Objectives: To determine whether a 12-month program of group exercise can improve physical functioning and reduce the rate of falling in frail older people.
Design: Cluster randomized, controlled trial of 12 months duration.
Setting: Retirement villages in Sydney and Wollongong, Australia.
Participants: Five hundred fifty-one people aged 62 to 95 (mean±standard deviation=79.5±6.4) who were living in self- and intermediate-care retirement villages.
Measurements: Accidental falls, choice stepping reaction time, 6-minute walk distance postural sway, leaning balance, simple reaction time, and lower-limb muscle strength.
Results: Two hundred eighty subjects were randomized to the weight-bearing group exercise (GE) intervention that was designed to improve the ability of subjects to undertake activities for daily living. Subjects randomized to the control arm (n=271) attended flexibility and relaxation (FR) classes (n=90) or did not participate in a group activity (n=181). In spite of the reduced precision of cluster randomization, there were few differences in the baseline characteristics of the GE and combined control (CC) subjects, although the mean age of the GE group was higher than that of the CC group, and there were fewer men in the GE group. The mean number of classes attended was 39.4±28.7 for the GE subjects and 31.5±25.2 for the FR subjects. After adjusting for age and sex, there were 22% fewer falls during the trial in the GE group than in the CC group (incident rate ratio=0.78, 95% confidence interval (CI)=0.62–0.99), and 31% fewer falls in the 173 subjects who had fallen in the past year (incident rate ratio=0.69, 95% CI=0.48–0.99). At 6-month retest, the GE group performed significantly better than the CC group in tests of choice stepping reaction time, 6-minute walking distance, and simple reaction time requiring a hand press. The groups did not differ at retest in tests of strength, sway, or leaning balance.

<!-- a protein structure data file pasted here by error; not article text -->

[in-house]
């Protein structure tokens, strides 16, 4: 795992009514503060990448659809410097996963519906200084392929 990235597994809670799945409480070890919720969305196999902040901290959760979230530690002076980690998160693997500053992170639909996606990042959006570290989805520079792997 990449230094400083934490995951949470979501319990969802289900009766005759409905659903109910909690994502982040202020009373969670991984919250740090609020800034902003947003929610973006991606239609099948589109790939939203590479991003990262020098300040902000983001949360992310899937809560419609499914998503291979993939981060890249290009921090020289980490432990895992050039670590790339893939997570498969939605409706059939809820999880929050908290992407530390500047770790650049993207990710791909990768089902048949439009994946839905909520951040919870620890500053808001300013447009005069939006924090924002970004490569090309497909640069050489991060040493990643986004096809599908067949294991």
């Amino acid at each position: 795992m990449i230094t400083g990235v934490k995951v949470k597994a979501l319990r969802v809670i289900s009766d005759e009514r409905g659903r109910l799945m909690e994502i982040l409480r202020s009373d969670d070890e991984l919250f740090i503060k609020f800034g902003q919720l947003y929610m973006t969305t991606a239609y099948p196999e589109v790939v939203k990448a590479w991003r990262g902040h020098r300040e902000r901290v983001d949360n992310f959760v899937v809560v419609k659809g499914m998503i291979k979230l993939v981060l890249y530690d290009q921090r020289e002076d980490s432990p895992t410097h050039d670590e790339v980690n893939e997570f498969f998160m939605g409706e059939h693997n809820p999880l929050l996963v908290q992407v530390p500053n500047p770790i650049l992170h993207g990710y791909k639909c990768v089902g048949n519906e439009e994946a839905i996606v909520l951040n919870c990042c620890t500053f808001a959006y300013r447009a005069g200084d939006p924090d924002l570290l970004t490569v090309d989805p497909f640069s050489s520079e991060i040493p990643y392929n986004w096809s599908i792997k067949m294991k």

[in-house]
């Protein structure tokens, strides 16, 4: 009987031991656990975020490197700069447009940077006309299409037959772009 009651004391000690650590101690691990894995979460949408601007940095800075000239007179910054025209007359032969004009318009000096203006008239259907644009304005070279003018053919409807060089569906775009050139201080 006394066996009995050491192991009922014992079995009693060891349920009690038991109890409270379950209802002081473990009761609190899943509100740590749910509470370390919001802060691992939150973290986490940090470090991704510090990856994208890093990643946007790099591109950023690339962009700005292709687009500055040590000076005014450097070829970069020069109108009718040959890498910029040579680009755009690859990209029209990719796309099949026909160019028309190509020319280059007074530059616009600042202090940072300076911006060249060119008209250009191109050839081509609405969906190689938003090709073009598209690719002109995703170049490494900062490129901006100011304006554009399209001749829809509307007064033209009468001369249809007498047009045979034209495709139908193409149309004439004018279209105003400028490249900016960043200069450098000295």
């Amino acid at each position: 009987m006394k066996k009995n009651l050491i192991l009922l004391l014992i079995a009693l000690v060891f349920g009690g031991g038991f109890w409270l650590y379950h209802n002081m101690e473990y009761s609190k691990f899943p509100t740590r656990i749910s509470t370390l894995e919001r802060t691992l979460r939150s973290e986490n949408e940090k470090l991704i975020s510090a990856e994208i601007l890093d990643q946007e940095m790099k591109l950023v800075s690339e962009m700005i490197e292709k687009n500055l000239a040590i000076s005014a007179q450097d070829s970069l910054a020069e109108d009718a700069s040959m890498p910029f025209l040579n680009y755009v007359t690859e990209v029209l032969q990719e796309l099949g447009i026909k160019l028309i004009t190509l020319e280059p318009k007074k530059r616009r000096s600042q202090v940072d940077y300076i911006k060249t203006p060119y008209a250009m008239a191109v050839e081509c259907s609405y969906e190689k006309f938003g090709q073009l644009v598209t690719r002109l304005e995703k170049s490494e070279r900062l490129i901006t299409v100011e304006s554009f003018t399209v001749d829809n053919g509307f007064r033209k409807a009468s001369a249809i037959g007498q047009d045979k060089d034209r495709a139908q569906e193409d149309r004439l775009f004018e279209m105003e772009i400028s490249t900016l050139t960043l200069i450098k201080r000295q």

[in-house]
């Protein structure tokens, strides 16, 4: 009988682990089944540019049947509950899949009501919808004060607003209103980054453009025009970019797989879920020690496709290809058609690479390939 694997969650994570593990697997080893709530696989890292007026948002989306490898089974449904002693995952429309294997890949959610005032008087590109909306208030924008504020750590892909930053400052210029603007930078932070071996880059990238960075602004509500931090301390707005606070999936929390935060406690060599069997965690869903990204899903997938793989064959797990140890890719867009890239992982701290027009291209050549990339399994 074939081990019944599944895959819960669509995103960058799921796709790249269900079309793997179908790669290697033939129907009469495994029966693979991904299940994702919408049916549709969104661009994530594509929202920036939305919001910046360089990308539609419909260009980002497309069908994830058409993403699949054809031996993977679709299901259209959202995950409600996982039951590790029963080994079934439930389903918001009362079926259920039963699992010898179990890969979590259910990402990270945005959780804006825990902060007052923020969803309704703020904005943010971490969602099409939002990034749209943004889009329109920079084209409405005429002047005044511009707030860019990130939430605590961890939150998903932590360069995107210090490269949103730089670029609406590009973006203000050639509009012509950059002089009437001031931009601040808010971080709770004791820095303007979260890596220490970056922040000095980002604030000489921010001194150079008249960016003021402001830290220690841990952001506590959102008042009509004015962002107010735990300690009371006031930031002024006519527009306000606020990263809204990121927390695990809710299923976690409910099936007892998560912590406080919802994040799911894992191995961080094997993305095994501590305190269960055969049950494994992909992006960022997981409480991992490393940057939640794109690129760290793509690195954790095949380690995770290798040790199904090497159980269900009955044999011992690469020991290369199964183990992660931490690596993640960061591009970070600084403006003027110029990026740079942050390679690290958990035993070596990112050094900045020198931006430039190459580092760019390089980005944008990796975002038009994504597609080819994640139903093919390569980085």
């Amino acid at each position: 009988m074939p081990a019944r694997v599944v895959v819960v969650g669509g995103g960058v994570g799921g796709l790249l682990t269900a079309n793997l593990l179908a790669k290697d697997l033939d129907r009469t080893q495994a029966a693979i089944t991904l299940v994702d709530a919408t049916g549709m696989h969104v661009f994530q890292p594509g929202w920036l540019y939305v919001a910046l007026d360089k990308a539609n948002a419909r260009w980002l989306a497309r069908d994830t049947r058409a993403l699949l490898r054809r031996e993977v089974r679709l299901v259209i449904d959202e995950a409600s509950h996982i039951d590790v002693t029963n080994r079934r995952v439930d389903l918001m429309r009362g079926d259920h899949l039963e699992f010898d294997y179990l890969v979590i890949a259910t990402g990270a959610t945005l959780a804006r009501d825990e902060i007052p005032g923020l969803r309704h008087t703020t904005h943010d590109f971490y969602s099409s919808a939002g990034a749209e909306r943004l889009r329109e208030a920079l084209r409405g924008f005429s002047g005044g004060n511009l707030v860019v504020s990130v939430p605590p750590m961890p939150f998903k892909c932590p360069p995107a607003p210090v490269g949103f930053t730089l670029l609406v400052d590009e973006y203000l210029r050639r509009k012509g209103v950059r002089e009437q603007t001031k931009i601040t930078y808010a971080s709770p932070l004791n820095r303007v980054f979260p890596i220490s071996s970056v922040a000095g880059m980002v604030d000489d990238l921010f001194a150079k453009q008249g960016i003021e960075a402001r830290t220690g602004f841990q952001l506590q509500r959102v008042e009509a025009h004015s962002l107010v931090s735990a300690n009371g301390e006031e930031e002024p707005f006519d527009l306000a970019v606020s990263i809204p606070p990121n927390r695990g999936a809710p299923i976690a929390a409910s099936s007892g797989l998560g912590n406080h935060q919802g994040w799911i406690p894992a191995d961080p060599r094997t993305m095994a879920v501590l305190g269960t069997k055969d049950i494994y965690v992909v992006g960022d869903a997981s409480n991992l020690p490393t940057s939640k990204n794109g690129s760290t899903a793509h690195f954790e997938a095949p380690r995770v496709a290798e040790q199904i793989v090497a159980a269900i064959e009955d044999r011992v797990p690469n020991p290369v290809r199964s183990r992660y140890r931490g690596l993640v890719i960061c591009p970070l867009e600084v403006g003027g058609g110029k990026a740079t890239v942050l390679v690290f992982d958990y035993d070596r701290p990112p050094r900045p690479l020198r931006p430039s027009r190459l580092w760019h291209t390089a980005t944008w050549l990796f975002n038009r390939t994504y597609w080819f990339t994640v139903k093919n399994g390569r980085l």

Conclusion: These findings show that group exercise can prevent falls and maintain physical functioning in frail older people.